LIONS: Seeing a need for community service

Houlka Lions Club Vice-President Richard Chrestman, left, and President Sam McWhirter are shown in front of the Lions Club trailer. Not pictured is club Secretary Joe Graves. The Houlka Lions Club is still active and is happy to accept new members for community service. (Photo by Lisa Voyles)

Houlka Lions Club Vice-President Richard Chrestman, left, and President Sam McWhirter are shown in front of the Lions Club trailer. Not pictured is club Secretary Joe Graves. The Houlka Lions Club is still active and is happy to accept new members for community service.
(Photo by Lisa Voyles)

HOULKA – Continuing the original goal of Lions Club International, the Houlka chapter offers vision assistance in the community to those in need and even to those who don’t know they’re in need.
Club President Sam McWhirter said the club tries to help replace vision aids for those who need help.
“We try to buy glasses for the elderly people,” McWhirter said. “There’s a lot of paperwork to it, but we try to help.”
The club members also perform annual vision screenings for elementary children in the Chickasaw County School district.
“We have a machine,” McWhirter said. “I haven’t run it but they say it’s very easy to do.”
Club members volunteer to hold the vision screenings as a first line of defense in discovering needs children and families might not be aware of.
Children may not realize they have vision problems, having nothing to compare to, and parents sometimes don’t understand their child is having difficulty seeing until it causes problems.
Club Vice-President Richard Chrestman said he can speak from experience about the service eye screenings provide.
“I was in the sixth grade and I didn’t know I couldn’t see until they plopped a pair of glasses on my nose,” Chrestman smiled.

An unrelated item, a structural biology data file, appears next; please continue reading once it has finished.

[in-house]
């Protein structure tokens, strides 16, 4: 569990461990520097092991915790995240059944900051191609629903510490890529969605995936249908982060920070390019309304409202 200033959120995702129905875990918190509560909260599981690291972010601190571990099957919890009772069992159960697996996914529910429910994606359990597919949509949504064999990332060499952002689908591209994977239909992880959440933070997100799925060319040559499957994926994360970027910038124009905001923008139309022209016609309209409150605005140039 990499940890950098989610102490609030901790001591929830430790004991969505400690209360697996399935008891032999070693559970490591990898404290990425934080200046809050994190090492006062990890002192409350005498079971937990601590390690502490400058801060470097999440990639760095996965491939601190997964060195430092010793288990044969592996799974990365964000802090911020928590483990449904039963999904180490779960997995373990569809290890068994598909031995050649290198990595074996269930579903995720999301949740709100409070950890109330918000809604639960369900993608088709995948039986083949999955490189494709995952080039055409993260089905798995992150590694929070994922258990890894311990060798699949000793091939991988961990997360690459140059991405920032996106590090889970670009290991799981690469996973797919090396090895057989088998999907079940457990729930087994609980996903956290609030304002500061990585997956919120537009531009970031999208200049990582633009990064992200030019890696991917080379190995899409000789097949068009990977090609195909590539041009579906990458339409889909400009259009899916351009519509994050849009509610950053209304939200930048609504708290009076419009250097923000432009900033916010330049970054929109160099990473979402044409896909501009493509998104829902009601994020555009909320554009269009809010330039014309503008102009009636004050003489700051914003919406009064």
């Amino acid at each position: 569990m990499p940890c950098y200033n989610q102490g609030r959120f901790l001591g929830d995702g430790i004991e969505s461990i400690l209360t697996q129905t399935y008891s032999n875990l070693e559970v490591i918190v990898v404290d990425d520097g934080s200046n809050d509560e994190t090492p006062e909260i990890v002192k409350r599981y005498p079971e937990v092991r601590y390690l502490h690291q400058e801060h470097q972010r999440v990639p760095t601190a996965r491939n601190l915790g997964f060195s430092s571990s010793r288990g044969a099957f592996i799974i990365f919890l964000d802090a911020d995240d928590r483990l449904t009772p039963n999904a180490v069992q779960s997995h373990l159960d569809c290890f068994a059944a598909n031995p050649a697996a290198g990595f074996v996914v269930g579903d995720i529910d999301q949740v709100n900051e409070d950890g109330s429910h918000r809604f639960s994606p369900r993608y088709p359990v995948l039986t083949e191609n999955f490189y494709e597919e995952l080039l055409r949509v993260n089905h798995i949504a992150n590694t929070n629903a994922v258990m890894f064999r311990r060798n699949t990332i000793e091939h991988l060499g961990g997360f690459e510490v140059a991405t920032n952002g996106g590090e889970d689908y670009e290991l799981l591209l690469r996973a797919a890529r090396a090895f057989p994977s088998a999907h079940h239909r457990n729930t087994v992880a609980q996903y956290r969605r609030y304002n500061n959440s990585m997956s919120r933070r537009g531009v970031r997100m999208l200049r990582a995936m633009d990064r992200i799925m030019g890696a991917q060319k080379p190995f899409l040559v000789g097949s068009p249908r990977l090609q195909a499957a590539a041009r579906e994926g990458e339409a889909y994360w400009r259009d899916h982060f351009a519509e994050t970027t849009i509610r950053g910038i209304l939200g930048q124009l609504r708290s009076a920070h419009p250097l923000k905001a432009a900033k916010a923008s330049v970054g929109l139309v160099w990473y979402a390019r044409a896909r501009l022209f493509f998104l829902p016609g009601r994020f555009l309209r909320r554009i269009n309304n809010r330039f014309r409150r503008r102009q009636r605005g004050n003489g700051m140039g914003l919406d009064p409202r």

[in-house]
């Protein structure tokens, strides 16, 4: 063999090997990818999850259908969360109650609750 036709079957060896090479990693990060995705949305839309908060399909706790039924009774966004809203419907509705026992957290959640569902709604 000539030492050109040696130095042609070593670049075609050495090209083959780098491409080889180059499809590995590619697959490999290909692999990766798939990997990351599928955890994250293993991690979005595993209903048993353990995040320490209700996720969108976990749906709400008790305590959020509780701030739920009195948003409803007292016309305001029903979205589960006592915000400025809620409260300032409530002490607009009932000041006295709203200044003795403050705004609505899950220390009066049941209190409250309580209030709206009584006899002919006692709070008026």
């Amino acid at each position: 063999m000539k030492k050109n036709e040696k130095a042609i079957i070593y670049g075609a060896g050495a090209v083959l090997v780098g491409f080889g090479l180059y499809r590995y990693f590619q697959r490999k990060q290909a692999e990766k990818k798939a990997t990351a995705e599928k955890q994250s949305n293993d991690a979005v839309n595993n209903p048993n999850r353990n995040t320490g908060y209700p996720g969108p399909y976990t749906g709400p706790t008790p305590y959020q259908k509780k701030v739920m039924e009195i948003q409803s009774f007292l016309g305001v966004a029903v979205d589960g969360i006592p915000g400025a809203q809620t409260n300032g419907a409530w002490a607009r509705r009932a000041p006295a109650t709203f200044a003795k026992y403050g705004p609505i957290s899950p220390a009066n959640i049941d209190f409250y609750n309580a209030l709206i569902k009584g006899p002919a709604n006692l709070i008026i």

Providing community services takes resources and the Houlka Lions Club holds an annual fundraiser, taking their trailer to the spring Flywheel festival in Houston to vend food and beverages. In their quest for a trailer, they received in-kind assistance from other clubs and volunteers. The paint for the trailer was donated and an inmate at the Chickasaw County jail painted it for them, freehanding the Lions’ emblem on both sides.

 

More hands needed on board

Reaching out into the community also requires hands to do the work and club members are always receptive to new recruits.
The Houlka and Houston Lions Clubs were once in the same district, but separated several years back and the Houston chapter closed last year.
“They redistricted,” McWhirter said. “We’re the only club left in our district, in this area.”
But McWhirter said former Houston club members are invited to become active again in the Houlka chapter.
“If they want to transfer their letters, we’d be glad to have them,” McWhirter said.

 

History of community service
The Houlka Lions Club has a long history of service in the community even if an exact date can’t be pinpointed on short notice.
“I want to say it’s been around since the early 50s,” McWhirter said. “Mr. Paul Griffin, I don’t know how many years he served as president.”
“People like Mr. Paul and Hardy Keith, they started it and kept it going,” agreed Chrestman.
With about 16 active club members, the Lions Club is a real asset to a community the size of Houlka, but there is always room and a need for more volunteers to help out.
“There’s no age limits or criteria to join,” McWhirter said. “Anybody who’s intersted is welcome.”
The Houlka Lions Club meets the second Tuesday of each month at Houlka Food Shop at Old Houlka. Monthly dues of $11 include a meal at each meeting.

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